In one of the most genuinely surprising turns of the episode, Betty does. She goes one step further than when she gave the Black Hood Nick St. Clair’s name, delivering Chic to the Black Hood herself. Even Chic doesn’t quite believe it, not running when she tries to give him a head start. In a way, Betty is working with the Black Hood now. And they might be even more connected than that, Hal’s absence at episode’s end sending a jolt of realization through Betty.
After the funeral, Cheryl sort of takes a backseat in the episode. There’s a small subplot involving Hermione Lodge convincing her to write an op-ed condemning sheriff Keller, which does end up having some potentially serious consequences, as the sheriff tells Kevin he intends to resign. Cheryl also gets in a classically Cheryl Blossom line at the top of the episode: “Like the Furies of Ancient Greece who ceaselessly pursue blood atonement when a crime’s been committed, the vixens and I vow that we will not rest until those responsible for the murder of our sister is rightly punished.”
That vitriolic revenge spirit doesn’t really play out for Cheryl in the rest of the episode, but it does for Veronica. Varchie’s past comes back to haunt them in the form of the insidious, wormy rapist Nick St. Clair. It’s him and his prep school goons who are stalking Archie, not the Black Hood. And when they kidnap and hold him ransom for $1 million, Hiram and Hermione are pretty much just like “sorry, mija!”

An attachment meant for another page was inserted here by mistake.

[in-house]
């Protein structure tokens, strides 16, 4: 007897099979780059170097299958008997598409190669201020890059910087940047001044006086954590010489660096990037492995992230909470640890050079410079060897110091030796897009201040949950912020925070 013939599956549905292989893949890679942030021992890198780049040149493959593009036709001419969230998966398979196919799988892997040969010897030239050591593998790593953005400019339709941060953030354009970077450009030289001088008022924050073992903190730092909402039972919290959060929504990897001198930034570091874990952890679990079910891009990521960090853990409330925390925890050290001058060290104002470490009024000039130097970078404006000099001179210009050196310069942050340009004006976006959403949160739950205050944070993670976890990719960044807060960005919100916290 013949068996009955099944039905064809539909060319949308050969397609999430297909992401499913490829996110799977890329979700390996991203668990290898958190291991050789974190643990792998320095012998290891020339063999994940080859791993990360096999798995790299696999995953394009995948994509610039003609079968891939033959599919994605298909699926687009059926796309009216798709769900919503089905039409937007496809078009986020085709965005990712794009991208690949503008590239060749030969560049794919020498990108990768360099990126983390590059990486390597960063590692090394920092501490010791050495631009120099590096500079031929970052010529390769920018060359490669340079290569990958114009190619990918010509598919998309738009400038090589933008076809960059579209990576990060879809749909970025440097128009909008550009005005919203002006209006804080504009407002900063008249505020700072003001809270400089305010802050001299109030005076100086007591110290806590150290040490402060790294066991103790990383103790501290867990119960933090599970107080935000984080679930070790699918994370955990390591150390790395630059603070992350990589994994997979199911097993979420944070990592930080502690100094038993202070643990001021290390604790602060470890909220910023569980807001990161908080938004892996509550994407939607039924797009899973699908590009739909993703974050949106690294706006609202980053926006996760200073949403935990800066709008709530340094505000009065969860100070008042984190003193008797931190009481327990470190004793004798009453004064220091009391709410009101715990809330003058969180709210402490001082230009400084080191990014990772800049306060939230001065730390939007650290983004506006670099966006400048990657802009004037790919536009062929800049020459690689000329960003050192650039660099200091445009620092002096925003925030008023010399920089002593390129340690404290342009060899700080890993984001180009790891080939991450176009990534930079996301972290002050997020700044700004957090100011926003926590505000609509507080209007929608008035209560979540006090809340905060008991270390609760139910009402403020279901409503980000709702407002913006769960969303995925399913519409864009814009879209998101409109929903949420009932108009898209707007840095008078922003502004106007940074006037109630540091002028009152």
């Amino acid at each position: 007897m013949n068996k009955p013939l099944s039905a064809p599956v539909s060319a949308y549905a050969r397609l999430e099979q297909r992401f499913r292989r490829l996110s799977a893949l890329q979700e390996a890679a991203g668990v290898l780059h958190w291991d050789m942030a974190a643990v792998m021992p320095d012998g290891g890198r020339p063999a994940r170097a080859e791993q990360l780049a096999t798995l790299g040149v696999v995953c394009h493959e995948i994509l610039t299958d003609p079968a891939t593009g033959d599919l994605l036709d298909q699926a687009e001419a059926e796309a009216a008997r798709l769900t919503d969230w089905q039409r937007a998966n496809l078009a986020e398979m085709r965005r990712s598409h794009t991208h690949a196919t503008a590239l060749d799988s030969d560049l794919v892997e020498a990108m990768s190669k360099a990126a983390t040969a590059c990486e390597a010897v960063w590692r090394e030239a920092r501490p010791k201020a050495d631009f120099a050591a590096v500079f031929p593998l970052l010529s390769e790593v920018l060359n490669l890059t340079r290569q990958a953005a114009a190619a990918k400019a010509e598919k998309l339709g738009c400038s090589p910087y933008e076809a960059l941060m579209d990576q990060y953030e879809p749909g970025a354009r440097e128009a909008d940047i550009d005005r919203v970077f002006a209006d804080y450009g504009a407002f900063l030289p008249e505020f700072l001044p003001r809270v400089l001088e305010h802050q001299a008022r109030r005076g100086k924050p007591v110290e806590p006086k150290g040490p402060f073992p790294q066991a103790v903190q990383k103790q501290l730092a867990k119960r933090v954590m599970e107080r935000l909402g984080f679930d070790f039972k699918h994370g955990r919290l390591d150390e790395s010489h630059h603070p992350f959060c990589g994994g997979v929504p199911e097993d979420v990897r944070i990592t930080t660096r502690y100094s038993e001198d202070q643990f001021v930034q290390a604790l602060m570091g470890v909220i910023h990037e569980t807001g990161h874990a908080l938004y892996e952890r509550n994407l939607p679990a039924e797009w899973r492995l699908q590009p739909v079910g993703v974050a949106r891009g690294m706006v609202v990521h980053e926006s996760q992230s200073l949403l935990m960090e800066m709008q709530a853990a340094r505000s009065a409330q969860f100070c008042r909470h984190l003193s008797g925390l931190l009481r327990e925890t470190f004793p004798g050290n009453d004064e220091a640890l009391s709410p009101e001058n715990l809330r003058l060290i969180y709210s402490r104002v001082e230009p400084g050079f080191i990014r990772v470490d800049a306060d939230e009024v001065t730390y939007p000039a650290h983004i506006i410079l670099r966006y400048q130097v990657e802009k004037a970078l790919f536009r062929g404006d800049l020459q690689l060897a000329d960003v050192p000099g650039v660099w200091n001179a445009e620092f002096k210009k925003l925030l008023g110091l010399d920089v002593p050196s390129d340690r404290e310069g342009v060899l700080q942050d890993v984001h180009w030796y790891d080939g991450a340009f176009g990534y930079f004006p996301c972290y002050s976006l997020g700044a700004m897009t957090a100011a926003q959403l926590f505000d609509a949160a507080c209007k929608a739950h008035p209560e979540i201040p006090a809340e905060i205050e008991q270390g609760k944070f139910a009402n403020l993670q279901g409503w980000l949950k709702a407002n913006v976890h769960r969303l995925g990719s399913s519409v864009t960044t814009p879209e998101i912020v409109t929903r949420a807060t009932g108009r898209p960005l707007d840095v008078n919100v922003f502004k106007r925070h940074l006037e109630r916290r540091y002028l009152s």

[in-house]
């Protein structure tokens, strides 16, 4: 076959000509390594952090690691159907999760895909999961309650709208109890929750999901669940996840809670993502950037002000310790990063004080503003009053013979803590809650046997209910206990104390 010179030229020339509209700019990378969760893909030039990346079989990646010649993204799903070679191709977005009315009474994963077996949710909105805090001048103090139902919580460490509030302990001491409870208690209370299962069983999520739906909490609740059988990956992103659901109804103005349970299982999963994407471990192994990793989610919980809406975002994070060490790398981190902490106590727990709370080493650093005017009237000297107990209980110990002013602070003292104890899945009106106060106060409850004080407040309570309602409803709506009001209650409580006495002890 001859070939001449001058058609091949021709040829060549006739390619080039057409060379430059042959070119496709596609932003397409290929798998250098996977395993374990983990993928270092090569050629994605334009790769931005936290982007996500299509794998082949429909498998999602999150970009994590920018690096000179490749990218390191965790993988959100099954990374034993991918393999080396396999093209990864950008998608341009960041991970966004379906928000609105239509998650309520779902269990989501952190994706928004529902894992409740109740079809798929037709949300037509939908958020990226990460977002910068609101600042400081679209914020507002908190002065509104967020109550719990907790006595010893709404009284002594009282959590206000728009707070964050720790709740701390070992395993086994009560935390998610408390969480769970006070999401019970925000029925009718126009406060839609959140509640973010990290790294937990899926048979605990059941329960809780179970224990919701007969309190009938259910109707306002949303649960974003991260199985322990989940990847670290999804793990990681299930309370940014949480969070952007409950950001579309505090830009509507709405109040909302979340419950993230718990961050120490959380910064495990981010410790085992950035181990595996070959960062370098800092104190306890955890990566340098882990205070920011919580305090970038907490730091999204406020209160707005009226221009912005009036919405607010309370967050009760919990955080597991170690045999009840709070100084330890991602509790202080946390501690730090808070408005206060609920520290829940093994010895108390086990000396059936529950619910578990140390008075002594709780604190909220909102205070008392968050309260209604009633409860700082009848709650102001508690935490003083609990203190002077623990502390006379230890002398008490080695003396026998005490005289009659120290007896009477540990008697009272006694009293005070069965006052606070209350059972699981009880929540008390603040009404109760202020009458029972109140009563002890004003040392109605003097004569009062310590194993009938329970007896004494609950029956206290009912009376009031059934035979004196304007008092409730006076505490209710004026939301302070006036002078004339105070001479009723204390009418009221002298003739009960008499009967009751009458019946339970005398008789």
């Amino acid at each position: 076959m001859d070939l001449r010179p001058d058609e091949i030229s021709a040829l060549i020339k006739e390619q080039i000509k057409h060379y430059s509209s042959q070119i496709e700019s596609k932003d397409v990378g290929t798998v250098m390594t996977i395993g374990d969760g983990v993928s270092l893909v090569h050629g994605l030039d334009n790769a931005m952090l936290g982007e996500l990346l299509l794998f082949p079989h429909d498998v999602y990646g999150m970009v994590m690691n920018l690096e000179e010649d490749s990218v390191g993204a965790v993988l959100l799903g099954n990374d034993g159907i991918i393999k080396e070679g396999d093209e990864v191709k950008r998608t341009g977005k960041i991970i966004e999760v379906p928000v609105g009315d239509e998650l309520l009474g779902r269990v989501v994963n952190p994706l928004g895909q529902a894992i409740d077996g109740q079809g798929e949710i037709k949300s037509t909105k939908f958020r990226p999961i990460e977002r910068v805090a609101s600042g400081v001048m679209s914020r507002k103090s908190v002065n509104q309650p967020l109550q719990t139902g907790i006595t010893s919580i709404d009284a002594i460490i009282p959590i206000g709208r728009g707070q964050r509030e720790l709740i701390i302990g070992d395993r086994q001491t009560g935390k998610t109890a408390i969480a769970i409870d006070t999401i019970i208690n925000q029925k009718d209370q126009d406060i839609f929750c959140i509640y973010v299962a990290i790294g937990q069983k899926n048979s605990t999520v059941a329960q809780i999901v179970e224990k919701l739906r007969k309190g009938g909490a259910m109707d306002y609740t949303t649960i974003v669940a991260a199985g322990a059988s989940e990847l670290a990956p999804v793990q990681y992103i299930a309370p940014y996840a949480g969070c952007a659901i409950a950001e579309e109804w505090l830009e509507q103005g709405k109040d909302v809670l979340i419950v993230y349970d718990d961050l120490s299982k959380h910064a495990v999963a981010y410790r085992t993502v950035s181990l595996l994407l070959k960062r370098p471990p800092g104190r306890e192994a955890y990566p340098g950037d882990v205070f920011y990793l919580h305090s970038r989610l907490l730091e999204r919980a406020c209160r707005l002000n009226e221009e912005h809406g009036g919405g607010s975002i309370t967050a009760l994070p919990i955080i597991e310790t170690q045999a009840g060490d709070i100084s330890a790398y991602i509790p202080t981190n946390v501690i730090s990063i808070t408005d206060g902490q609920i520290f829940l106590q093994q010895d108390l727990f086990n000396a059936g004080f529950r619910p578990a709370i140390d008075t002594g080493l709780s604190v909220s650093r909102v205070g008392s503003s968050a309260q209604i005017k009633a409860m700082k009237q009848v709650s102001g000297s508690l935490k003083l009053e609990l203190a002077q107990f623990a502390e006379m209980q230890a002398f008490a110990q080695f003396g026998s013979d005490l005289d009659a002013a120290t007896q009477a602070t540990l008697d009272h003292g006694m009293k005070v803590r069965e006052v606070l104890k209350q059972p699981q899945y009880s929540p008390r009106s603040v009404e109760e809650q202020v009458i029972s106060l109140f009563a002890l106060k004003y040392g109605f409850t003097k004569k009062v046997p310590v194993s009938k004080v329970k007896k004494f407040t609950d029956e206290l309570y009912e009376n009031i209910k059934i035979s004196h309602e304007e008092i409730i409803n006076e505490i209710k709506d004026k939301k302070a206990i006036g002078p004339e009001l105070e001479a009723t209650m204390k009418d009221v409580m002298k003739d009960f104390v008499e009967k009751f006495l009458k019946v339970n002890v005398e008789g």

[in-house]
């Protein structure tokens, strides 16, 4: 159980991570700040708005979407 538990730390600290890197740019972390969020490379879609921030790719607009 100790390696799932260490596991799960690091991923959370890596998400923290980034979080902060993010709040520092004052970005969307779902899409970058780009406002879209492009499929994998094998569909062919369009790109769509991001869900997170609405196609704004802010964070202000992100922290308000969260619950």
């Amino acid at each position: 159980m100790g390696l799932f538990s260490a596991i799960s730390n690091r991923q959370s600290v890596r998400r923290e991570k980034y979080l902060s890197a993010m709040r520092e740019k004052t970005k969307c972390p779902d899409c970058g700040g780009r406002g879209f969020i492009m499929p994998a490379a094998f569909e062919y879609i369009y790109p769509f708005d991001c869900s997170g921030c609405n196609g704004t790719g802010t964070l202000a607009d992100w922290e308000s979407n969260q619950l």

I know this storyline is particularly dark and troubling, but I have to admit that I laughed out loud at this exchange between Hiram and Veronica:
Anyway, when Veronica can’t get enough money to pay off Nick, he decides to double-down on his rapist history by suggesting she sleep with him to pay off her debt. With Archie, he keeps going on and on about needing to “make his bones” with his family, which as it turns out, means he needs to do a murder. So he just goes full evil monster and sets up a livestream for Archie to watch him and Veronica and vows to kill Archie after.
Thankfully, music cues and a pointed glance from Veronica hint at the fact that she has taken matters into her own hands with Nick by spiking his drink. Sure enough, by the time Archie punches his way out of captivity, she has already incapacitated him. And Veronica and Archie get their Hermione and Hiram on by turning the tables on Nick, holding him for ransom.
Early on in the episode, Veronica wants out of her parents’ schemes. As they clink their wine glasses and toast to manipulation, she’s off the sauce, glaring at them, drinking her water, over their constant moustache-twirling. But even though Nick St. Clair most certainly deserves to be squished like a bug, it’s hard not to see her and Archie’s actions at the end of the episode as a reflection of her own parents’ bad deeds. For supposedly wanting a reprieve from her family’s games, Veronica certainly does lean into the capital-f Family business this episode.
Archie slips further into the dark side, too. He wants to make his bones with Hiram, and he wants to do so by killing the Black Hood. Narrator Jughead is rightfully apprehensive. Everyone in the town of Riverdale seems to be foaming at the mouth for “justice” when what they really want is revenge. “Prisoners” isn’t the most tightly executed episode of Riverdale, but it’s urgent throughout and manages to pull in a lot of the past to propel and give deeper meaning to the present. Old demons are back with a vengeance.